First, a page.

Washington some testimony as to hu
disability, and this is the affidavit that he
presented to his lawyer: "This is to cer
tify that John Jones worked for me be
fore the war and since. He doesn't do
half a day's work now and never could.
Jones' counsel thought that the testimony
would not help along the claimant s case,
and he wisely concluded not to send it.
Boston Traveler. - ' i; ' ,
S. L. YOUNG,
fHuecfMor to K. KECK.,
Watches, Clocks and Jewelry
Repaired and Warranted.
165 Second St.. The Dalles. Or,
W. E. GARRETSON.
AGENT FOR THE
All Watch Work; Warranted.
Jewelry Made to Order.
138 Second St.. The Dalles, Or.
Garpets ai Farulinre,
PRINZ & NITSCpkE,
And be Satisfied as to
QUALITY AND PRICES.
R. B. Hood,
Livery, Feed and Sale
Morses Bought and Sold on
Commission and Money
Advanced on Horses v
left For Sale.
The Dalles and Goldendale Stage Line.
stage i .eaves ine Dalles every morning
at 7:30 and Goldendale at 7:30. All
freight must be left at.R. B.
Hood's office the evening
R. B. HOOD, Proprietor.
Qapdy :-: paetory,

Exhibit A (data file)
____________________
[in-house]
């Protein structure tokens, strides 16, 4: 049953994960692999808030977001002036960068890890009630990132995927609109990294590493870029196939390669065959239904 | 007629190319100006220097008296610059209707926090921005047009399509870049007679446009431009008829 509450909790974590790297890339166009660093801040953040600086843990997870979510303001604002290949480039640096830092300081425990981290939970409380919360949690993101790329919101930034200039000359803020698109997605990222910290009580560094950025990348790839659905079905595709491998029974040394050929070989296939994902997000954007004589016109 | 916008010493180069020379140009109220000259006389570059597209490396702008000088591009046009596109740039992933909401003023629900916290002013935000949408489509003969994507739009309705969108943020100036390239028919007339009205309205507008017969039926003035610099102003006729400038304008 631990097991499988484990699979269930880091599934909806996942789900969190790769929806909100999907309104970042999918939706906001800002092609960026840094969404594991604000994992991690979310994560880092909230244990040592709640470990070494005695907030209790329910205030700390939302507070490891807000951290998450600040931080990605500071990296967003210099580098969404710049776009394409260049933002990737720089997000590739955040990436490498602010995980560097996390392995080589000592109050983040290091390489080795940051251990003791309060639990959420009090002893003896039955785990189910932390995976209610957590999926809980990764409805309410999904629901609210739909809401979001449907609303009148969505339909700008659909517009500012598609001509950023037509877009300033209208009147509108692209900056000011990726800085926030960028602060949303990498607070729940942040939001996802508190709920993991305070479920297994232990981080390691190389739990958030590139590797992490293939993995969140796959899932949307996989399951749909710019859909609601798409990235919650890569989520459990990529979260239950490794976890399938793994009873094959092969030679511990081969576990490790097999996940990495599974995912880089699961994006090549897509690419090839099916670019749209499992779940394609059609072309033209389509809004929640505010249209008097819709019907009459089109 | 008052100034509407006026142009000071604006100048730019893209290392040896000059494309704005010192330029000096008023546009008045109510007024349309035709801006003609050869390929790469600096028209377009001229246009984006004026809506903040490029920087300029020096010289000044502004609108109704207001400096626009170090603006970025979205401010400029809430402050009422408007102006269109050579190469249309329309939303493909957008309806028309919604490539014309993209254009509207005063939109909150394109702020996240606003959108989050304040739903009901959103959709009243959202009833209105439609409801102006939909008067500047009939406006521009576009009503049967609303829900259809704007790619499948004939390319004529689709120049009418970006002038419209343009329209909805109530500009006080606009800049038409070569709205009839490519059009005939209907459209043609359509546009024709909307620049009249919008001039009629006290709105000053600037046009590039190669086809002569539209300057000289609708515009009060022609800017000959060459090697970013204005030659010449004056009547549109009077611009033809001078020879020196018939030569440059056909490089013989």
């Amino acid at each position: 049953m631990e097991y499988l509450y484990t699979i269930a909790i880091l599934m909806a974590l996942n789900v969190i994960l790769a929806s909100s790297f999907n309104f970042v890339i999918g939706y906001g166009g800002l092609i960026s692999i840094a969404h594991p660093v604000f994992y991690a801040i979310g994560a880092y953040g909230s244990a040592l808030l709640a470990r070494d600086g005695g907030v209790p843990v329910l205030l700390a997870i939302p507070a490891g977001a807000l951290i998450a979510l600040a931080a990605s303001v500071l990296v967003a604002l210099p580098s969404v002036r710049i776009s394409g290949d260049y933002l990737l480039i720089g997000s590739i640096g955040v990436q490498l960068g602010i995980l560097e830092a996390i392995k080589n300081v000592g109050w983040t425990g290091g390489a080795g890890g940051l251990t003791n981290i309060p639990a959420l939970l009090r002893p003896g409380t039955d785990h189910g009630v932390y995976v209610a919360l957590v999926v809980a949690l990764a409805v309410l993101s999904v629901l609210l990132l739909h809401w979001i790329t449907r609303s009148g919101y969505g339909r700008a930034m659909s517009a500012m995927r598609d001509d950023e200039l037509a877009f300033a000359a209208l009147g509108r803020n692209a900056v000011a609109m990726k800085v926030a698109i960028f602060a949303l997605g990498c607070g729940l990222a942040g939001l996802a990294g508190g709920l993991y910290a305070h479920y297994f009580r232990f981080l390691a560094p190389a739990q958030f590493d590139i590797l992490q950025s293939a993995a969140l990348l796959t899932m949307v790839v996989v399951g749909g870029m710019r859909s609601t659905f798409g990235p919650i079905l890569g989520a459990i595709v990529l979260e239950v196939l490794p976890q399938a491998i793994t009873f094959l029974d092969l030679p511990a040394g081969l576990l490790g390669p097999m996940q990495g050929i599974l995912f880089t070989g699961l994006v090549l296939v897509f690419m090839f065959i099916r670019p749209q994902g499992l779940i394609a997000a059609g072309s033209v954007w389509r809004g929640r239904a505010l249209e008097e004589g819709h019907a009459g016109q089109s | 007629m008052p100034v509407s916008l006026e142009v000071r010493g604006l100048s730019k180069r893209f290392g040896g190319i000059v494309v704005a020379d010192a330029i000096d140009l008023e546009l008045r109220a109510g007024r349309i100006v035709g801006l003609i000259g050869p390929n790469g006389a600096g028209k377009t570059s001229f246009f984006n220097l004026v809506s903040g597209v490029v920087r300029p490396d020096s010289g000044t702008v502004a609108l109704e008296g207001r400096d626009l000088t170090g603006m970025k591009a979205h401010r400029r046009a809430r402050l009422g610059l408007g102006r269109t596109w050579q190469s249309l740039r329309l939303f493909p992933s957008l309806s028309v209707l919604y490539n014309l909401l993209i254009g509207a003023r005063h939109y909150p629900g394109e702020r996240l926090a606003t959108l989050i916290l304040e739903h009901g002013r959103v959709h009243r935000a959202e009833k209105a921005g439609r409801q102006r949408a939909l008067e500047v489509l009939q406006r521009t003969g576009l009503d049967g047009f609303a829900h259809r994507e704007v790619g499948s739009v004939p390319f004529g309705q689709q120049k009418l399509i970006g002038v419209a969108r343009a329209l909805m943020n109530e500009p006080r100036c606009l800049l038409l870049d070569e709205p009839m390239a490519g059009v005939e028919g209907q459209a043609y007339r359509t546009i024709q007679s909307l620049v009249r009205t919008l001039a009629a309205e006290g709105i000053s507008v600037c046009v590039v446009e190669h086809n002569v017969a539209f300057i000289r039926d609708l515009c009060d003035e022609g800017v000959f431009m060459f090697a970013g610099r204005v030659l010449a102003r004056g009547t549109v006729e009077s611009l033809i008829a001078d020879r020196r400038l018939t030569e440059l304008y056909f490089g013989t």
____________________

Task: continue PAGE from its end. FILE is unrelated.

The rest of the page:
-W. S. CRAM, Proprietor.
(Successor to Cram 4 Corson.) '
Manufacturer of the finest French and
Home Made -
. . - East of Portland. ;
Tropical Frails, Nuts, Cigars and Tobacco.
Can ftiniiah 'any of these good at Wholeaala
In Kyery Style.
104 Second Street, The Dalles, Or -
.Third Street, Opera Block.
Madison's Latest System,
Used in catting garments, and a fit
guaranteed each time.
Repairing and Cleaning
'- Neatly and Quickly Done. '
We are NOW OPENING a full line of
Black ani Colored Henrietta Cta," Sateens,' Giniliains ani Calico,
and a large stock of Plain,
: Swiss and
in Black and White, for
-ALSO A FULL LINE OF-
piea's. and Boy's Spring and Samme Clothing, Neekmeap and Hosiery.
Oxroxr Shirts. TTixdai-J.. -em '
A Splendid Line of
Wa M 11 .11 j.: x i ?
k- i- , iVy , BkJJ?""n i? our nne oi indies' and Children's Shoes and to
rIghnf,Men 8 nd Boy'".1? " Shoes and Slippers, and plenty of other
Goods to be sold at prices to suit the times. v '
Next Door to The Dalles National Bank.
NEW FIRM! -
'."STAPLE '.'AND':' FANCY ."
Canned Goods, Preserves, Pickles, Etc
Country Produce Bought and Sold.
Goods delivered Free to any part of the City.
Masonic Block, Corner Third and Court Streets. The Dalles, Oregon.
The Dalles JVfetfeantile Co.,
Successors to BROOKS
, S90 and 394
Remember we deliver all purchases
...... Has Opened a
XAxxxolx . Counter,
In Connection With his Fruit Stand -and.
WU1 Serve ... ' ' .
Hot Coffee,- Ham Sandwich, Pigs' Feet,
v and Fresh Oysters.
Convenient to the Passenger
On Second St., near corner of Madison.